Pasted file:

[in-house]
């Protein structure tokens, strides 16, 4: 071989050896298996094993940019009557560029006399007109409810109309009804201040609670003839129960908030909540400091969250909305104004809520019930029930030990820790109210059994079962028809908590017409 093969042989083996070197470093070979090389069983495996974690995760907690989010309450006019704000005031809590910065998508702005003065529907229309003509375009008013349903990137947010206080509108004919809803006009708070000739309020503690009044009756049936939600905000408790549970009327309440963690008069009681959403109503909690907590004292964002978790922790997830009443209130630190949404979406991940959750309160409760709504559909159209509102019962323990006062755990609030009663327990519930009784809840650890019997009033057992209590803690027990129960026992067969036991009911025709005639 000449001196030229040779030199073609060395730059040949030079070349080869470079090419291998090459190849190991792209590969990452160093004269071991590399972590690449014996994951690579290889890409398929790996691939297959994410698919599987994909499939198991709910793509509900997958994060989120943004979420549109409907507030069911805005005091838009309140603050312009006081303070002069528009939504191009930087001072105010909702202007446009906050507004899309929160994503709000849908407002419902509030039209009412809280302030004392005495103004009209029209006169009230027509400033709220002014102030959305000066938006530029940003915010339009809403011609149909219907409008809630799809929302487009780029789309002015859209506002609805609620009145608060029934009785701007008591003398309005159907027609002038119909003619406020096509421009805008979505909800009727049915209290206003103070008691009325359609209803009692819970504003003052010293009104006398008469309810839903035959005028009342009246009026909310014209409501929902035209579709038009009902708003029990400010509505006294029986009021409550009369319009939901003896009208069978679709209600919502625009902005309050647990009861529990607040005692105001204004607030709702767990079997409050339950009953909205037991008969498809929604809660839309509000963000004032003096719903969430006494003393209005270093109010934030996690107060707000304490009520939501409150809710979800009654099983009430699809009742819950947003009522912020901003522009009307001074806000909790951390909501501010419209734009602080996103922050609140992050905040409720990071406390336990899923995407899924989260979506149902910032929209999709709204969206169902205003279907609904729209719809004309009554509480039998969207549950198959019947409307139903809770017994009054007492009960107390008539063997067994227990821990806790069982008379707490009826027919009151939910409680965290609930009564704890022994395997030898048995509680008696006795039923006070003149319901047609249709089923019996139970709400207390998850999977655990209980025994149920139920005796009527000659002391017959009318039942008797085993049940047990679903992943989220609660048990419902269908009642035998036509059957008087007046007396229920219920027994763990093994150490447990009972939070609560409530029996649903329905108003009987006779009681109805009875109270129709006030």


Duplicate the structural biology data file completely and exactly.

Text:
[in-house]
């Protein structure tokens, strides 16, 4: 071989050896298996094993940019009557560029006399007109409810109309009804201040609670003839129960908030909540400091969250909305104004809520019930029930030990820790109210059994079962028809908590017409 093969042989083996070197470093070979090389069983495996974690995760907690989010309450006019704000005031809590910065998508702005003065529907229309003509375009008013349903990137947010206080509108004919809803006009708070000739309020503690009044009756049936939600905000408790549970009327309440963690008069009681959403109503909690907590004292964002978790922790997830009443209130630190949404979406991940959750309160409760709504559909159209509102019962323990006062755990609030009663327990519930009784809840650890019997009033057992209590803690027990129960026992067969036991009911025709005639 000449001196030229040779030199073609060395730059040949030079070349080869470079090419291998090459190849190991792209590969990452160093004269071991590399972590690449014996994951690579290889890409398929790996691939297959994410698919599987994909499939198991709910793509509900997958994060989120943004979420549109409907507030069911805005005091838009309140603050312009006081303070002069528009939504191009930087001072105010909702202007446009906050507004899309929160994503709000849908407002419902509030039209009412809280302030004392005495103004009209029209006169009230027509400033709220002014102030959305000066938006530029940003915010339009809403011609149909219907409008809630799809929302487009780029789309002015859209506002609805609620009145608060029934009785701007008591003398309005159907027609002038119909003619406020096509421009805008979505909800009727049915209290206003103070008691009325359609209803009692819970504003003052010293009104006398008469309810839903035959005028009342009246009026909310014209409501929902035209579709038009009902708003029990400010509505006294029986009021409550009369319009939901003896009208069978679709209600919502625009902005309050647990009861529990607040005692105001204004607030709702767990079997409050339950009953909205037991008969498809929604809660839309509000963000004032003096719903969430006494003393209005270093109010934030996690107060707000304490009520939501409150809710979800009654099983009430699809009742819950947003009522912020901003522009009307001074806000909790951390909501501010419209734009602080996103922050609140992050905040409720990071406390336990899923995407899924989260979506149902910032929209999709709204969206169902205003279907609904729209719809004309009554509480039998969207549950198959019947409307139903809770017994009054007492009960107390008539063997067994227990821990806790069982008379707490009826027919009151939910409680965290609930009564704890022994395997030898048995509680008696006795039923006070003149319901047609249709089923019996139970709400207390998850999977655990209980025994149920139920005796009527000659002391017959009318039942008797085993049940047990679903992943989220609660048990419902269908009642035998036509059957008087007046007396229920219920027994763990093994150490447990009972939070609560409530029996649903329905108003009987006779009681109805009875109270129709006030």